|Publication number||US6814343 B2|
|Application number||US 10/315,564|
|Publication date||Nov 9, 2004|
|Filing date||Dec 10, 2002|
|Priority date||Dec 10, 2002|
|Also published as||US20040108605|
|Publication number||10315564, 315564, US 6814343 B2, US 6814343B2, US-B2-6814343, US6814343 B2, US6814343B2|
|Inventors||Gary U. Gliniecki, Jeffrey H. Krueger, Paul S. Learman|
|Original Assignee||Walbro Engine Management, L.L.C.|
|Export Citation||BiBTeX, EndNote, RefMan|
|Patent Citations (13), Classifications (12), Legal Events (4)|
|External Links: USPTO, USPTO Assignment, Espacenet|
This invention relates generally to fuel systems for internal combustion engines and more particularly to carburetors having an idle speed adjustment screw.
Carburetors are generally utilized to produce and control the mixture of fuel and air delivered to an internal combustion engine. A carburetor having a main body with a mixing passage generally includes a throttle valve that is mounted on a shaft rotatable by a lever. The throttle valve is adjustable to various positions including an engine idle speed position and a wide-open throttle position. A spring is usually utilized to yieldably bias the throttle lever and the throttle valve to its idle position. To permit adjustment of the idle position, an idle speed adjustment screw of steel is received in the carburetor body and has a conical tip on its free end. The tip generally provides an adjustable stop that is engaged by an arm on the throttle shaft when the throttle valve is in the idle position. Rotation of the idle speed adjustment screw changes the location of the tip relative to the arm thereby changing the position at which the arm bears on the tip and thus the rotary position of the arm and throttle valve. In this manner, the idle position of the throttle valve is adjusted thereby modifying the idle speed of the internal combustion engine.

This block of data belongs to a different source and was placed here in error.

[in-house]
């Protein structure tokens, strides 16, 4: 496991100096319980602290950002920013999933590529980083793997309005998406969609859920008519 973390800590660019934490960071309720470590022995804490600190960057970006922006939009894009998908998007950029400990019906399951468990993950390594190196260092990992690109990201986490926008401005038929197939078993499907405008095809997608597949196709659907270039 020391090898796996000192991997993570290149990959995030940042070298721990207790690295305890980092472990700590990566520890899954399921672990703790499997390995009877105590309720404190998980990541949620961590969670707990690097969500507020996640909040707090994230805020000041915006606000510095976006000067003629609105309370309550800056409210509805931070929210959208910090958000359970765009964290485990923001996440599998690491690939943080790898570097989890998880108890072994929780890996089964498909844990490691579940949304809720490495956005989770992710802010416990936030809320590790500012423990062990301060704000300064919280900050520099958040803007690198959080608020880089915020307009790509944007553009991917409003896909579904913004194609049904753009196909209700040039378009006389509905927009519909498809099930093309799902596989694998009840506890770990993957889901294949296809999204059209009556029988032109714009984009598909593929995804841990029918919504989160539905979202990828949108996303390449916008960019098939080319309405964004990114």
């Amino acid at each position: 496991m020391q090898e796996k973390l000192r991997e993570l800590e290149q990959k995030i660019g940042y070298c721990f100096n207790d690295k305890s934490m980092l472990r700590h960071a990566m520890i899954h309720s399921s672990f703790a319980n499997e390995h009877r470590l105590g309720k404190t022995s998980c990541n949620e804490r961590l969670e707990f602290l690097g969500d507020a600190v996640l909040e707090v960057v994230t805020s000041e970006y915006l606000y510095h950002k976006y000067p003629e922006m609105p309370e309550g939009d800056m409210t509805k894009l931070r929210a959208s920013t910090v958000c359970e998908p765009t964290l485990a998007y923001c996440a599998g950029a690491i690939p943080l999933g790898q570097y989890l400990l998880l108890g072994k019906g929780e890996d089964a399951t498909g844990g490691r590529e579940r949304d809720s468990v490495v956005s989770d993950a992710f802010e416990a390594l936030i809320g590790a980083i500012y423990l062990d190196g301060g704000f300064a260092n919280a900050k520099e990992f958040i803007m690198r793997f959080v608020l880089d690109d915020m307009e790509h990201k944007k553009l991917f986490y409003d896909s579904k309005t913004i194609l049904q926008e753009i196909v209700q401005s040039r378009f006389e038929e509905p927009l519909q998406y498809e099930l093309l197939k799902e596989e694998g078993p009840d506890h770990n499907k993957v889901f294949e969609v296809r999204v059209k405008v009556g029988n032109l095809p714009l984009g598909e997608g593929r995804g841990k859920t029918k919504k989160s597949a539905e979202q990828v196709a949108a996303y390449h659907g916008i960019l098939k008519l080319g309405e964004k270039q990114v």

Typical idle speed adjustment screws are metallic and include a compression spring associated therewith to provide a generally axial force on the idle speed adjustment screw such that it does not change position during the operation of an internal combustion engine.
Idle speed adjustment screws are commonly adjusted during manufacture for various engines and idle speed configurations. A problem associated with utilizing a metallic idle speed adjustment screw is that the spring can lose its ability to provide sufficient torsional resistance if overcompressed resulting in undesirable movement of an idle speed adjustment screw. Also, after repeated adjustments to the idle speed adjustment screw, a metallic compression spring may lose its ability to provide sufficient torsional resistance for the screw to eliminate undesirable movement.
A carburetor idle speed adjustment screw is formed of a polymeric material such that its shank is deformed by engagement in a threaded bore and retains the idle speed screw in its adjusted position within the threaded bore, even after repeated adjustments. The carburetor has a main body with a fuel and air mixing passage in which a throttle valve is rotatably received to adjust the quantity of a fuel and air mixture delivered to an engine. A support member is carried by the main body and includes a threaded bore in which the shank of the idle speed screw is threaded to adjust and control an idle position of the throttle valve.